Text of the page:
Pemex says two US deepwater fields may cause Mexican oil to leak

Oct 26, 2007 02:00 AM

Two deepwater oil fields under development in US Gulf waters may cause Mexican oil to leak into wells on the other side of the maritime border, said the head of Mexican state oil firm Petroleos Mexicanos.
While the US is busy developing deepwater oil reservoirs in up to 10,000 feet of water, Mexico is watching from the bleachers. Pemex, as the state firm is known, currently lacks the technology to drill deeper than 3,000 feet and is constitutionally prohibited from teaming up with outside firms who can.

"In the US, they are exploiting reservoirs that could be border fields," said Pemex Chief Jesus Reyes Heroles, speaking to lawmakers in the Senate. "The latest information we have suggests the possibility that two fields could eventually be confirmed as trans-border fields."
Following the Senate hearing, Carlos Morales Gil, the head of Pemex's exploration and production division, told Dow Jones Newswires the two fields in question are Trident and Hammerhead. Trident is currently being developed by Chevron, which drilled a discovery well at the field in 2001.

A Chevron spokesman said Trident is currently under evaluation.
"We are looking at different development options going forward," said spokesman Mickey Driver.
Chevron, along with partner Royal Dutch Shell, is moving faster with the neighbouring Great White, Tobago and Silver Tip fields, where production will be fed into the Perdido hub. Shell says none of these three fields extend into the Mexican side of the border, even though they are all located within 10 miles of the international boundary.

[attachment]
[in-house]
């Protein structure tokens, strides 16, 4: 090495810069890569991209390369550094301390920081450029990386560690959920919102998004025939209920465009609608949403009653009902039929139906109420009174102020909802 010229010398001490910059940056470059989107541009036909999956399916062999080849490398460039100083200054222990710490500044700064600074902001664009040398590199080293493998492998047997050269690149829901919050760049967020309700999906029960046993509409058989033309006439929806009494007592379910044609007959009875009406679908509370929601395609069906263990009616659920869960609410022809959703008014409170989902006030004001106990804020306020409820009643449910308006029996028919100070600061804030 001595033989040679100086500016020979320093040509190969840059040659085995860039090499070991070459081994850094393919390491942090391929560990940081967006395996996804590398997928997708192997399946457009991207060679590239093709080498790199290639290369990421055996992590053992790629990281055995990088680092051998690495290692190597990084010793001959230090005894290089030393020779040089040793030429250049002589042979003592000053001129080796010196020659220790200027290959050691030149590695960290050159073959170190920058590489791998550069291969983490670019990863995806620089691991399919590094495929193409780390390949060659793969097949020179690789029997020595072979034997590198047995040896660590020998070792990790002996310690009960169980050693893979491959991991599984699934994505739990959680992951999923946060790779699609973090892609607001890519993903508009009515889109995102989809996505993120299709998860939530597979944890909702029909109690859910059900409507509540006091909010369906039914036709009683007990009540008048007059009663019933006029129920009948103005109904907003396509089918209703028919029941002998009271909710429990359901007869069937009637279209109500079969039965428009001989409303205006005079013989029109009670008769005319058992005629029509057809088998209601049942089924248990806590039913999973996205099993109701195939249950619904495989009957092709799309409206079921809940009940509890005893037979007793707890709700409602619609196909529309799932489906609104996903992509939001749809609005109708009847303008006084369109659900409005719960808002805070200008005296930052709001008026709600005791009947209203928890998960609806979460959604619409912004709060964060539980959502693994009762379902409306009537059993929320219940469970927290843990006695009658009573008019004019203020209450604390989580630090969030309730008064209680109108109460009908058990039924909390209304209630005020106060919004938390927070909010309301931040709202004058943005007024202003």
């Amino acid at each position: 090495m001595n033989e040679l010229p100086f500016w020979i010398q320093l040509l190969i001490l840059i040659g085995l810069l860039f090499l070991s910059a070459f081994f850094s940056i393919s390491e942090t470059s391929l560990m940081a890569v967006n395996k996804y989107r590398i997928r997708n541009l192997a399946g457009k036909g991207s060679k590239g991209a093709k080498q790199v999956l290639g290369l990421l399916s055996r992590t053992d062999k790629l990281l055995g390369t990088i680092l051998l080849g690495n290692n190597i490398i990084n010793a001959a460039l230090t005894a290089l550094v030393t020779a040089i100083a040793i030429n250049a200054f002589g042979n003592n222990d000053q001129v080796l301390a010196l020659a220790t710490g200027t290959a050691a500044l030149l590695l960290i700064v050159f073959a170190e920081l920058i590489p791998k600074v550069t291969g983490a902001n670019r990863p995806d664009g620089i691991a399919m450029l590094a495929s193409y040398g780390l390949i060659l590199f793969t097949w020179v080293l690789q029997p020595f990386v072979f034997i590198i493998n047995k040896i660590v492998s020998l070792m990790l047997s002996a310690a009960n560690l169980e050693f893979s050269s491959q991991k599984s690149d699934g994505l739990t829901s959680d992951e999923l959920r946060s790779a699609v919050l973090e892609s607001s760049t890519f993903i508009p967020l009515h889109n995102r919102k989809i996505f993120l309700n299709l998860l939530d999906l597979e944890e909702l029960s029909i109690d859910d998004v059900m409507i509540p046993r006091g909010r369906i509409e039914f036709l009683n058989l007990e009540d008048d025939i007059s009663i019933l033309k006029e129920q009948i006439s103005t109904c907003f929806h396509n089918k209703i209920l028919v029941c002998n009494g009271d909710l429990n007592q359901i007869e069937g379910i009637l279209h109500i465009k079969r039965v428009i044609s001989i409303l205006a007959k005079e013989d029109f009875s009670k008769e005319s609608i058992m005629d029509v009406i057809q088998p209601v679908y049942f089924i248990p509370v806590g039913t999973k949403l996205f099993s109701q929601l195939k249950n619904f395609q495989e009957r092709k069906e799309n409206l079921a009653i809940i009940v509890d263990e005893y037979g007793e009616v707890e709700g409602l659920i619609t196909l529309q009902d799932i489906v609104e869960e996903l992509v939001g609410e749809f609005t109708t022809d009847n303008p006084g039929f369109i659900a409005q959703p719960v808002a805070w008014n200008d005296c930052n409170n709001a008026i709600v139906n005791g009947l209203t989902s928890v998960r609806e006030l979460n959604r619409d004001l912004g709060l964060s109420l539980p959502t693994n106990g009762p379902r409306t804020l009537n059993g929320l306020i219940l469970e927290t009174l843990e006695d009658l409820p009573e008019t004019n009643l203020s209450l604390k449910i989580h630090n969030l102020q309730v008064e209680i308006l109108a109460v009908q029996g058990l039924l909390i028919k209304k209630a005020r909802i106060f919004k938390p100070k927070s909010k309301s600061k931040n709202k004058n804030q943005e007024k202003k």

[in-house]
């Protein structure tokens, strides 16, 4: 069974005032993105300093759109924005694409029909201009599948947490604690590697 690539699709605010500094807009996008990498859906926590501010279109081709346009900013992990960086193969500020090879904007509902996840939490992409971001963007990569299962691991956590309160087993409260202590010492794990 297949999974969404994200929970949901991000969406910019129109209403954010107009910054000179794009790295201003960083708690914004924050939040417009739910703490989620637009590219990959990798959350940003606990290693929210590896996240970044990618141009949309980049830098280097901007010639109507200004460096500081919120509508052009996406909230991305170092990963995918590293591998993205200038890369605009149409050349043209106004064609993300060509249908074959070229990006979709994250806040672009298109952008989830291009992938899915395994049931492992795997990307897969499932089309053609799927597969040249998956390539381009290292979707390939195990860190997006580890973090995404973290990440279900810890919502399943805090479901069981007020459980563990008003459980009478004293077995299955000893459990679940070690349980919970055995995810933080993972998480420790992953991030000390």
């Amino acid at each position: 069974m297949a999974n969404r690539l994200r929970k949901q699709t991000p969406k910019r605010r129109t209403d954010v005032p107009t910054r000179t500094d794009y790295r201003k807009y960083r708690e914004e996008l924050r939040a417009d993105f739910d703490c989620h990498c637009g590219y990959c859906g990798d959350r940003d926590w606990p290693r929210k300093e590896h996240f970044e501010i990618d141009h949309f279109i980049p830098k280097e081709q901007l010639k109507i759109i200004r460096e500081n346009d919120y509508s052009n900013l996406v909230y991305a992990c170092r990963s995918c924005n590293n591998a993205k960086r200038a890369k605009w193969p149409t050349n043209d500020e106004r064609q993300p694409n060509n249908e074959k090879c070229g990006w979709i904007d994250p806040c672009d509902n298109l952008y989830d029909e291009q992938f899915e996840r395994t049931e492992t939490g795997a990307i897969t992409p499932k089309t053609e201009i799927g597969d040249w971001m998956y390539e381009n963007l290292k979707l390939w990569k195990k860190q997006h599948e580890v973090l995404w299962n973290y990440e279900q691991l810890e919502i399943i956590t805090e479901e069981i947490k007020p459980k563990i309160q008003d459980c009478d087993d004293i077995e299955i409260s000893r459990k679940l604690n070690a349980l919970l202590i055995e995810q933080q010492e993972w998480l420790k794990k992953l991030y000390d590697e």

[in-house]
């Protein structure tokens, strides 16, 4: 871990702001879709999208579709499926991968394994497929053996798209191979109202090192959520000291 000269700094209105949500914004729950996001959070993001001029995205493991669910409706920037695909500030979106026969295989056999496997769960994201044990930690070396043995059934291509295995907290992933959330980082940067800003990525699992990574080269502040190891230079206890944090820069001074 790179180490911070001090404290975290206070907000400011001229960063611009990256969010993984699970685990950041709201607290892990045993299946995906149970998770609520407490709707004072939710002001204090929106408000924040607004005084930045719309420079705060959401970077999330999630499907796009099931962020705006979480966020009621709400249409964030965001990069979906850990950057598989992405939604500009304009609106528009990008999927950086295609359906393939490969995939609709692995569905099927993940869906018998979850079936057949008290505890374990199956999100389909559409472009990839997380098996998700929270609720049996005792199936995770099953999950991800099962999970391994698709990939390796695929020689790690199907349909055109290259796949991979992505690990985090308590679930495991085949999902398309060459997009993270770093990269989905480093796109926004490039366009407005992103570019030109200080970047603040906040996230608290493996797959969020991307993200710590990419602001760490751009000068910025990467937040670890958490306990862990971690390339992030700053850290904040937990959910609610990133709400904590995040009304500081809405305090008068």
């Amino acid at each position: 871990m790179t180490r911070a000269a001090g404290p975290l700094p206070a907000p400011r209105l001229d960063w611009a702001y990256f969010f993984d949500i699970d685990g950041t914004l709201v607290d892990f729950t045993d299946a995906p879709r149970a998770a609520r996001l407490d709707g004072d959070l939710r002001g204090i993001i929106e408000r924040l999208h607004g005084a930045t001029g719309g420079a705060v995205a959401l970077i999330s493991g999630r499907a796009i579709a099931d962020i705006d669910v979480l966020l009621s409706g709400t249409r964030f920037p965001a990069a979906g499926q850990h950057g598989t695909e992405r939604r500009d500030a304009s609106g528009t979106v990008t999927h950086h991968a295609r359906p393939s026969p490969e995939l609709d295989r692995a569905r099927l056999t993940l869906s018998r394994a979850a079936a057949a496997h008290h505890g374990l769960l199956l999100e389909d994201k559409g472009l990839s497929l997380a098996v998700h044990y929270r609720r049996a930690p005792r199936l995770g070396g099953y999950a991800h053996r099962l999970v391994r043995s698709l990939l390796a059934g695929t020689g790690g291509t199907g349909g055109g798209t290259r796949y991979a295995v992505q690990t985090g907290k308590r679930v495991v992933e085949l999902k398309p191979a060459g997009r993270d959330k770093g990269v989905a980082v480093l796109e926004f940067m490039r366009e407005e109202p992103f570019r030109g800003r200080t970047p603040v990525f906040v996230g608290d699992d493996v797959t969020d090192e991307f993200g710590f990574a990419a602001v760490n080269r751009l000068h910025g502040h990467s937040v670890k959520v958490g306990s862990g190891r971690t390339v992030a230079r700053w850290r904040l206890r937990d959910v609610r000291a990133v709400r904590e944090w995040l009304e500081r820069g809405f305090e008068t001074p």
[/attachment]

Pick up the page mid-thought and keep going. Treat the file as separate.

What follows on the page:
Shell returned Hammerhead to the US last year. Bois d'Arc Energy put the leading bid for Hammerhead, or block 943 in the Alaminos Canyon, when it was auctioned off again in August.
As oil firms start developing these fields, reservoir pressure on Mexico's undeveloped side could push oil and natural gas across the border into the two companies' wells. Trans-border fields are a problem for oil states around the globe. Oil and natural gas reservoirs overlap maritime borders from Iran to Trinidad, forcing these countries to develop the reserves in tandem with their neighbours to prevent drainage.
"We're setting up teams to deal with this problem," said Reyes Heroles.

There is currently a moratorium on US drilling along part of the US-Mexico border, an area known as the Doughnut Hole, but the Alaminos canyon is to the west of this area. Reyes Heroles suggested a similar agreement to protect Mexican oil at the two fields in question.
Most countries with cross-border reserves set up unitization agreements to set extraction rates in line with the amount of reserves each country holds. Venezuela and Trinidad recently inked such a deal to develop gas fields in the Atlantic.

Source: MarketWatch
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